Big Ten previews: Nebraska


After Nebraska fired head coach Bo Pelini following the 2014 campaign, the general feeling was the Cornhuskers would go for a splashy hiring.

Instead, Athletics Director Shawn Eichorst somewhat shockingly hired Oregon State’s Mike Riley, whose Beavers went 5-7 last year.

As is the norm for Nebraska coaches, Riley will immediately be under pressure to win and win big. During his seven years in Lincoln, a Pelini-led team never had fewer wins than 9.

With that said, the 62-year-old Riley is not new to highw pressure situations or transitioning to a new job. He coached a stint in the NFL and also won two Grey Cups while coaching in the Canadian Football League.

“I haven’t transitioned in a long time. So I forgot what all the newness was about a little bit,” Riley said during Big Ten media days in July. “I think we all want to get off to a good start; there’s no doubt about that.”

Another major change to the Cornhuskers this year might be the offensive side of the ball. Riley used a pro-style offense at Oregon State with traditional drop-back passers such as Sean Mannion. Nebraska, on the other hand, has relied more on running backs and mobile quarterbacks carrying the load over the past several years.

Riley inherited dual-threat quarterback Tommy Armstrong, who does not exactly fit the bill of a pocket passer. He threw for 2,695 yards and completed just 53.3 percent of his passes last season.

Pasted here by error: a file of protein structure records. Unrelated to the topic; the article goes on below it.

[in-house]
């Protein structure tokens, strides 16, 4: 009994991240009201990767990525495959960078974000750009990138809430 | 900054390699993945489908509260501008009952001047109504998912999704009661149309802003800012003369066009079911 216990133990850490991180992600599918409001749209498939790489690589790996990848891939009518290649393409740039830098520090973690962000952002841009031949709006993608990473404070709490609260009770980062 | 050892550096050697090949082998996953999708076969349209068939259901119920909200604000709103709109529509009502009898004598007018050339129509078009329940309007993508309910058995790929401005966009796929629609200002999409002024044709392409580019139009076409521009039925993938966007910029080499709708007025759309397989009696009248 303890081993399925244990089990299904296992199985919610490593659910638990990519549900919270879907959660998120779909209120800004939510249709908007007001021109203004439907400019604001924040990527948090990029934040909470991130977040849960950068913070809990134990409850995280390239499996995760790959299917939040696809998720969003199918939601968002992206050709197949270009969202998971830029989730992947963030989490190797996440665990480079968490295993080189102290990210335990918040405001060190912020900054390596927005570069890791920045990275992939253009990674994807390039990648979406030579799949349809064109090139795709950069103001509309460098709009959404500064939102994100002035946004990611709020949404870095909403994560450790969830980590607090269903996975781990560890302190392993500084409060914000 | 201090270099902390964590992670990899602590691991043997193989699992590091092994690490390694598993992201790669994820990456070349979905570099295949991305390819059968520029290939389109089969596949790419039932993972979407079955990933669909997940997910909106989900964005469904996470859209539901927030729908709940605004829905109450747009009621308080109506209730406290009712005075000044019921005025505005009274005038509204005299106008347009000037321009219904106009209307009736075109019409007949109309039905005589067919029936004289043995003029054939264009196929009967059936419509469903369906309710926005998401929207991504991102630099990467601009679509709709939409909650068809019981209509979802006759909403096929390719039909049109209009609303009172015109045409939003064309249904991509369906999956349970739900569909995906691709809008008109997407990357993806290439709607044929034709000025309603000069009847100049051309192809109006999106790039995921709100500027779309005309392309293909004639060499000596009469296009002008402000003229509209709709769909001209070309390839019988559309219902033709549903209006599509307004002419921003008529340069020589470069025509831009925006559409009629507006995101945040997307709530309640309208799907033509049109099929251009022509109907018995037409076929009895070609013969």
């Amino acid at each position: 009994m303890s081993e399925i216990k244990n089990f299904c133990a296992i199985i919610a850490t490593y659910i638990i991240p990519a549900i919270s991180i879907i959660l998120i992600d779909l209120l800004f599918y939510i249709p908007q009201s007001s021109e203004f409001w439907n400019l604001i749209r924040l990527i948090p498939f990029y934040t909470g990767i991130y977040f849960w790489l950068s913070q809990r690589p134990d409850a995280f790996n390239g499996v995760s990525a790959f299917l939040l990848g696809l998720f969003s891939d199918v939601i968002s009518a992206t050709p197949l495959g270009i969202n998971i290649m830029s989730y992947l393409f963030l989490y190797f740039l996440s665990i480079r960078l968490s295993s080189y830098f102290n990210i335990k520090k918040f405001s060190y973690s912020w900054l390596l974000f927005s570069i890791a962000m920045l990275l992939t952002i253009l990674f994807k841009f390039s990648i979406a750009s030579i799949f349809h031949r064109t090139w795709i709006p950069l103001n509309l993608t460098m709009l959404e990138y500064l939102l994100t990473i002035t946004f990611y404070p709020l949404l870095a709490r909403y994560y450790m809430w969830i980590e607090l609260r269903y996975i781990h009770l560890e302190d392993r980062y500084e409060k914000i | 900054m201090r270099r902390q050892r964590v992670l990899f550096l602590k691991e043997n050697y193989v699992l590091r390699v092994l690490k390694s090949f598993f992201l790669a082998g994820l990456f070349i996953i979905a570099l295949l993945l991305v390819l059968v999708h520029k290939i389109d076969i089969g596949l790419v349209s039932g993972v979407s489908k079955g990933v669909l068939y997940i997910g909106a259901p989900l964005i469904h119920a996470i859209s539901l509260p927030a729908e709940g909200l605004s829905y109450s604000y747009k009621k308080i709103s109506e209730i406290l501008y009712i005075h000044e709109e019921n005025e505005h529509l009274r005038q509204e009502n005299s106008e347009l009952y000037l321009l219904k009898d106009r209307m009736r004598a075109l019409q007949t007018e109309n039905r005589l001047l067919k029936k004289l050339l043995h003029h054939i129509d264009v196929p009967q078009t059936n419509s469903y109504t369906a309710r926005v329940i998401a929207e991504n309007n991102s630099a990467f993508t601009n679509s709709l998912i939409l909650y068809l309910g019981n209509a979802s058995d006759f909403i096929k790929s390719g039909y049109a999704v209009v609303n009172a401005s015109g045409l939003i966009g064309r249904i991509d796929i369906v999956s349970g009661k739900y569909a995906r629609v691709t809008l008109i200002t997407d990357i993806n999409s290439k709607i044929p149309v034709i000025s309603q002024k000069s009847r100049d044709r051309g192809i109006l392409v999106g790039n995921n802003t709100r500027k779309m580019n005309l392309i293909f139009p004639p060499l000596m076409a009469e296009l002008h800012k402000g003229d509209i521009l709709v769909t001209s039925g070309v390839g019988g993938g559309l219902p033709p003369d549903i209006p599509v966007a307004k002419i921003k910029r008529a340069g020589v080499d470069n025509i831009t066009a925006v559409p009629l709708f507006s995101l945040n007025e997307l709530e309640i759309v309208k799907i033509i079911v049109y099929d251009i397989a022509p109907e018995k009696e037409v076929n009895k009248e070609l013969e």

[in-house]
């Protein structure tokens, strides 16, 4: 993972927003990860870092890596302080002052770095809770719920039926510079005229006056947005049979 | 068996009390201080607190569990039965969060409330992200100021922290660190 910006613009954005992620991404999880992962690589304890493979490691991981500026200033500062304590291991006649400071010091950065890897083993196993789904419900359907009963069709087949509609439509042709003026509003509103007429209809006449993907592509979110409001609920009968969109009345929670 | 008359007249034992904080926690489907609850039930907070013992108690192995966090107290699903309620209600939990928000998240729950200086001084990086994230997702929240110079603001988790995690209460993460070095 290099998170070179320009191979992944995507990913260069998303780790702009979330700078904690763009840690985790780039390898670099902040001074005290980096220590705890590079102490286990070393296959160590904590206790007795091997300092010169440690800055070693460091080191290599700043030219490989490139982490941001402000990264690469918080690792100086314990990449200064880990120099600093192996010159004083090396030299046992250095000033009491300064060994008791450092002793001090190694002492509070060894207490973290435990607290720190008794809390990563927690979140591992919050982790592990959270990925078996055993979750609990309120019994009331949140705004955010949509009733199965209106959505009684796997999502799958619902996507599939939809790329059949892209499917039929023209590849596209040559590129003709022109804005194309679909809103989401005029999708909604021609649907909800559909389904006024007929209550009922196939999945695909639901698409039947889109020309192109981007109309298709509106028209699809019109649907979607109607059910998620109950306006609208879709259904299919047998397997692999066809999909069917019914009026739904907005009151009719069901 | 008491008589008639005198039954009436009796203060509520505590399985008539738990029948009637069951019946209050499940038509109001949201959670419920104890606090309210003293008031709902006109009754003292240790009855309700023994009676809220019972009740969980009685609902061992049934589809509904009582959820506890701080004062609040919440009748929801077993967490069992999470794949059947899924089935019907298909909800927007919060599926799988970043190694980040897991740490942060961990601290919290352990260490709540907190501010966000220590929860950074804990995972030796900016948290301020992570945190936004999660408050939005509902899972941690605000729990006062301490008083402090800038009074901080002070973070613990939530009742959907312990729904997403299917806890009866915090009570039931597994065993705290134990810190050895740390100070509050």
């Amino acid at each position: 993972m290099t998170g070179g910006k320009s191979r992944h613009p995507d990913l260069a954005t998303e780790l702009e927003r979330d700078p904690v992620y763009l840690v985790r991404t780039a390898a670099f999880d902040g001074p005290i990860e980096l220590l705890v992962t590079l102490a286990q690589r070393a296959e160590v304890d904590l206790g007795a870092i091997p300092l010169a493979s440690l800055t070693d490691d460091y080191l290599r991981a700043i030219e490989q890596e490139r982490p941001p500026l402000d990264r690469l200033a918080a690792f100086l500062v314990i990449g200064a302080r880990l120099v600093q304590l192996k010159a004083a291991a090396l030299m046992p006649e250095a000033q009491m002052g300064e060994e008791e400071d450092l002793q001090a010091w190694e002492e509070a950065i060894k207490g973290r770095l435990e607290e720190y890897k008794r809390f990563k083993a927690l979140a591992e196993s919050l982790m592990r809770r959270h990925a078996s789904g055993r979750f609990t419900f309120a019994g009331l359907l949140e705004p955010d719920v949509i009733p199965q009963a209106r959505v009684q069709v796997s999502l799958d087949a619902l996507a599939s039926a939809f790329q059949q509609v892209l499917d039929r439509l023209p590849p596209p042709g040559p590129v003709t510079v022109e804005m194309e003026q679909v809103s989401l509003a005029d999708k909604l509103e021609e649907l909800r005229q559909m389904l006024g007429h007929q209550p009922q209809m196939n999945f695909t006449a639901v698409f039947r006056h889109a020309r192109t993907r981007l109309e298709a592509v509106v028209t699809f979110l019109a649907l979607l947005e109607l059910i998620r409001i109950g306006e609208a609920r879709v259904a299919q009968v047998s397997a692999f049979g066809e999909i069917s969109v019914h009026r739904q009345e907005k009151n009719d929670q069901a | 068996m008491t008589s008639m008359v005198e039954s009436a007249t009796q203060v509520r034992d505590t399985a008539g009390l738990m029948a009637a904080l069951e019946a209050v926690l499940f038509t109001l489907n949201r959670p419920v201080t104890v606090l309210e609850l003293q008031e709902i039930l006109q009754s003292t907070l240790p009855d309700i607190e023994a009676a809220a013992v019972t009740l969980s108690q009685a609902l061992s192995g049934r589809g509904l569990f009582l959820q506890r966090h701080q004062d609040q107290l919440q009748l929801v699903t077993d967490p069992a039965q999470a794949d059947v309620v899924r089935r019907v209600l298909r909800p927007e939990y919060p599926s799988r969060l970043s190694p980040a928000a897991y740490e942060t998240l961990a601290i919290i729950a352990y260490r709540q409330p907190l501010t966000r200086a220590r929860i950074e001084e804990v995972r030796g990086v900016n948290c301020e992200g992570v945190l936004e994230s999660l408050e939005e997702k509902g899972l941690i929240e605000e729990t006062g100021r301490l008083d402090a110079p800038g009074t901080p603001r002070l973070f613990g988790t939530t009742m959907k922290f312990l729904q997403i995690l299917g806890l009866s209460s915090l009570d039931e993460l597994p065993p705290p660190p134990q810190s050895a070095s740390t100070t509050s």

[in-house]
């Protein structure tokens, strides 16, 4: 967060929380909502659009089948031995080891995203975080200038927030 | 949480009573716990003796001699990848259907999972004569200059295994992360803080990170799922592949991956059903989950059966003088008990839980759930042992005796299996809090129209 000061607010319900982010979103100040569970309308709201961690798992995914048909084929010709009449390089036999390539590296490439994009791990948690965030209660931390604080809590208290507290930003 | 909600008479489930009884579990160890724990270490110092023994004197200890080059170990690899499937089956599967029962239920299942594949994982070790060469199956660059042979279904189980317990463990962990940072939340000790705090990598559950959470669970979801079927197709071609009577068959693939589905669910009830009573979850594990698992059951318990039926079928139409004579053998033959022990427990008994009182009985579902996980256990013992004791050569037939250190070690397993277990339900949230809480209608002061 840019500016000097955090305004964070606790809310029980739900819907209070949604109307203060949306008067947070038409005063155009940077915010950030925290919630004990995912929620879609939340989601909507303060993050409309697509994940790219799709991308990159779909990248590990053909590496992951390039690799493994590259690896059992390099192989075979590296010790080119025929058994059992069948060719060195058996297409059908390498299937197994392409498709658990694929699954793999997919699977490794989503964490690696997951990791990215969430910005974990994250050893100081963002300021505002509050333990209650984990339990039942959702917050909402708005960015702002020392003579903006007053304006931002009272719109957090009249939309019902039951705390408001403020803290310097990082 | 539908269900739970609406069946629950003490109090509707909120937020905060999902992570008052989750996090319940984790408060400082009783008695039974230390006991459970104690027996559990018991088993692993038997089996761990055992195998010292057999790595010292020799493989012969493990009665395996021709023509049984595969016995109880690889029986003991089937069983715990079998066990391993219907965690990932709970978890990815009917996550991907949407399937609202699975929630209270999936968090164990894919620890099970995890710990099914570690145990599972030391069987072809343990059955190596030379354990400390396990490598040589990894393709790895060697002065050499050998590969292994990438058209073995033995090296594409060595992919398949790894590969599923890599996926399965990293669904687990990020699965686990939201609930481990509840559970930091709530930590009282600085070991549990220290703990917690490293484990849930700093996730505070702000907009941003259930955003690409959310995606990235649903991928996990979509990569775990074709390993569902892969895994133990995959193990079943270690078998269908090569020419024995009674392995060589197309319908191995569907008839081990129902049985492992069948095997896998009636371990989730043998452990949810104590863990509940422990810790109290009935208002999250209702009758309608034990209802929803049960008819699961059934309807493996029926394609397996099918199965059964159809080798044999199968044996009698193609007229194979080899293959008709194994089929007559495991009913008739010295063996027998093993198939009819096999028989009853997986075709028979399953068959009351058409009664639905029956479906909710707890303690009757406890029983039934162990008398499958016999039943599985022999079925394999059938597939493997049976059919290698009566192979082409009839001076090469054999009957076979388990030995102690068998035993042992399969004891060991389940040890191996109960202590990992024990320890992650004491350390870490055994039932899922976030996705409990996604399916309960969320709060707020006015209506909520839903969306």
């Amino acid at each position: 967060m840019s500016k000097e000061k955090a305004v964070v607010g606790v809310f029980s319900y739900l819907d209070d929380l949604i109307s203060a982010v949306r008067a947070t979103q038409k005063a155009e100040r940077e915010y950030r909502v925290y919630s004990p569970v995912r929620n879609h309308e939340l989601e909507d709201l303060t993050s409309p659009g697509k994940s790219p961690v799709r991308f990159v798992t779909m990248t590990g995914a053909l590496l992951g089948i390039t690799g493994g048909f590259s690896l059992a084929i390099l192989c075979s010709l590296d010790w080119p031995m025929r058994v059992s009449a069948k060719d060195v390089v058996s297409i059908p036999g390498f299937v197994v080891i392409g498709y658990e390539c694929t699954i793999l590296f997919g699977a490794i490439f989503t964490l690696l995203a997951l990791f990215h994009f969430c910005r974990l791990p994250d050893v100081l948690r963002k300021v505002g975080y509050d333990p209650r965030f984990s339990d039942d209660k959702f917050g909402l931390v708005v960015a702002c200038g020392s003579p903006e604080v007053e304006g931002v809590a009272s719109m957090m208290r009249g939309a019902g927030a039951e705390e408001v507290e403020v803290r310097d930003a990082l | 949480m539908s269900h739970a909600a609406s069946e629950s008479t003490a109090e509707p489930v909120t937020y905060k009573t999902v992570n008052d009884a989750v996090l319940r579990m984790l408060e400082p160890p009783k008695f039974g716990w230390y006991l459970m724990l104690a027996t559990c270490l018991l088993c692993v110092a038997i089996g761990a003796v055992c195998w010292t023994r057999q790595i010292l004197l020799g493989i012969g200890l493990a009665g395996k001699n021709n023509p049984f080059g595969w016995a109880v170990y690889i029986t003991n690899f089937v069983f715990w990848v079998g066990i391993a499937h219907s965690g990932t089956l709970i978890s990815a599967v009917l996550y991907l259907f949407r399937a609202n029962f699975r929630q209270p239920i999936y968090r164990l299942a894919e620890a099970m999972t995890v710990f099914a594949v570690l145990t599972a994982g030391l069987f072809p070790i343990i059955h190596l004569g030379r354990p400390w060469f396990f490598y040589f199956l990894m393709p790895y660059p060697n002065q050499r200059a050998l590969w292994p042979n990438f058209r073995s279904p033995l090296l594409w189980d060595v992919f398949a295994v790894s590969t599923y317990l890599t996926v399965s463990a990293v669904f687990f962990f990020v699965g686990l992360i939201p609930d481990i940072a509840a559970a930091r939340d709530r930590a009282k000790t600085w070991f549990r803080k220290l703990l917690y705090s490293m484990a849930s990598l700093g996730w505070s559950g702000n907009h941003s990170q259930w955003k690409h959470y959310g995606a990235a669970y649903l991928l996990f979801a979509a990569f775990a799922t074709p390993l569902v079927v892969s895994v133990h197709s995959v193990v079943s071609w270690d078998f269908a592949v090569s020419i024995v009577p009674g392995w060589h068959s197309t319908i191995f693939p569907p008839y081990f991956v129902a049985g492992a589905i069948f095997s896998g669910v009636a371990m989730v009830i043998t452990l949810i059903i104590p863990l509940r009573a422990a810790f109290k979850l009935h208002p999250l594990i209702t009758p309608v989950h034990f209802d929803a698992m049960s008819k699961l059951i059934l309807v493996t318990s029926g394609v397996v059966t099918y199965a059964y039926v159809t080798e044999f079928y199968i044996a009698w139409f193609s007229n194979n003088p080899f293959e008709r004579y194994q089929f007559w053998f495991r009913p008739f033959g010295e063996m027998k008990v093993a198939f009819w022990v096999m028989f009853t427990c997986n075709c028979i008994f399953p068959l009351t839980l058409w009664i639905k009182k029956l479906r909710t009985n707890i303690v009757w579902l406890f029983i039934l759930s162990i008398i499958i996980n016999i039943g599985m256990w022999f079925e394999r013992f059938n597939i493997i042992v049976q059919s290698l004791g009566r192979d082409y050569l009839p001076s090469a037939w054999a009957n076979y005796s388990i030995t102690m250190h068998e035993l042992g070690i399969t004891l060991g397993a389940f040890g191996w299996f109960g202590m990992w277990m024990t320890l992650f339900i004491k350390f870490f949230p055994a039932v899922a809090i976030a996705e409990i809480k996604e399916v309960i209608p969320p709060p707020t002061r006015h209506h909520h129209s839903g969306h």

However, he did score 28 touchdowns (6 on the ground) and rushed for an additional 705 yards. A senior, Armstrong will have just one year to understand and mesh his talent with Riley’s ideas for the offense.

“It was kind of different in [spring ball] after everything that happened,” Armstrong said. “It’s a different style of offense, different terminology — but it’s making us a better team.”

Riley and Armstrong seem to have a good relationship, and the quarterback noted during the media days that pair had clicked from the first day.

The relationship between the two — and how well Armstrong fits into the offense — will be crucial for a Nebraska offense that lost the incredibly talented running back Ameer Abdullah to the NFL.

Nebraska will also be without wide receiver and explosive punt returner De’Mornay Pierson-El for the next six to eight weeks because of a foot injury.

The injury puts more pressure on junior wide receiver Jordan Westerkamp, who will try for a follow-up to his 44-catch, 5-touchdown sophomore act.

“This has probably been one of the best summers since I’ve been here,” Westerkamp said. “We’ve all bought in.”

Nebraska will also need to improve on the defensive side of the ball; it allowed 26.4 points per game last year. Nebraska’s turnover margin of minus-2 was also towards the middle of the NCAA and not exactly a recipe for success.

While the Cornhuskers will likely not return to the precipice of college football this season, the relative weakness of the Big Ten West should allow them a chance to rack up wins.

“It’s exciting; this season is exciting,” Riley said. “It’s being new and having those expectations about winning, but there’s also intrigue and a newness about it — new stadiums, new teams. It’s exciting.”

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